Published 6th March 2014 by Hot Key Books.

19208187Goodreads Synopsis: They wanted to party like it was their last night on earth. They just might get their wish….

Meet the four most unlikely heroes ever:

Teena McAuley: Queen Bee, first-class problem solver, resident heartbreaker.
Leo Starnick: UFO conspirator, pizza delivery boy, all-around slacker.
Evan Brighton: Baseball all-star, Teena-worshipper.
Sarabeth Lewis: Straight-A student, weekend hermit, enemy of the colour pink.

When Teena locks Leo, Evan, and Sarabeth in the basement during her biggest party of the year, she doesn’t plan on getting trapped in the Loser Dungeon herself. She can barely imagine a night with these dweebs—let alone a lifetime. But when an alien invasion destroys their entire Midwestern suburb, it looks like these unlikely friends are the last people on earth. Now, it’s up to them to save the world…

My Review: The End of the World as we Know it is a book I’m pretty mixed on! It was a good read- I love funny books and I love books about aliens, and this did have both. I was excited to start it, but from a few pages in I wasn’t sure I was really going to get into it. I don’t think I fully did… The story was pretty hilarious but I just found it a bit… I don’t know… I just didn’t click with it entirely.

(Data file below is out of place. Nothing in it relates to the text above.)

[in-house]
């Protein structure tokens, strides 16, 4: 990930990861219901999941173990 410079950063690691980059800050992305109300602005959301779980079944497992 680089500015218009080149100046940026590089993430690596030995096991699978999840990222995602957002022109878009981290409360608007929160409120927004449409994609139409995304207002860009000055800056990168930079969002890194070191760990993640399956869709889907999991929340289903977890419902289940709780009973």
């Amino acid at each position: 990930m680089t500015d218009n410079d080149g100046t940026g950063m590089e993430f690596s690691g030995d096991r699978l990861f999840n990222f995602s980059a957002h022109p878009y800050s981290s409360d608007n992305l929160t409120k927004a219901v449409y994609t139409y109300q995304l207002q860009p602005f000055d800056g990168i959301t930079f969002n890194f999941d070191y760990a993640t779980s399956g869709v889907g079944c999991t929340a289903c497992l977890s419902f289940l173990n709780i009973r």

I think the main reason I didn’t enjoy it as much as I’d hoped was because of the characters. They’re all very well developed, and they’re classic stereotypical characters of sorts- the slightly geeky one, the goody-goody son of the local Vicar, the rebellious slacking teenage guy, the popular girl who has a bit of a bumpy history with one and hates all of the others. They meet properly by all getting locked in a basement as the apocalypse happens, which I found pretty funny. But it really started annoying me later on in the book, how they all seemed much more focused on their relationships than saving the planet. Okay, it’s meant to be a funny read… but I guess I was in a Sci-Fi mood and wanted more alien action and things!

The plot was really enjoyable. It shouldn’t really be taken too seriously- it’s an epic adventure across a post-alien-invasion town and the weapons that overcome the aliens are stupidly brilliant. I liked Iva-Marie’s writing. It really drew me into the story, even when a character was annoying me a bit! Some parts are a bit silly, but it was definitely a fun read, that made me giggle quite a bit.

Overall, The End of the World as we Know it wasn’t what I was expecting, but fun to follow anyway. The story is a mix of Sci-Fi horror and humour that I found really unique. I liked the development of the characters over the course of the story, but at points they did kind of annoy me… I’d recommend this to fans of contemporary comedies, definitely. I’m really mixed. There were multiple things I disliked but in all, it was a really enjoyable read.

My Rating:

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I received a copy of The End of the World as we Know it from the publisher, in exchange for a review. In no way at all did this affect my thoughts.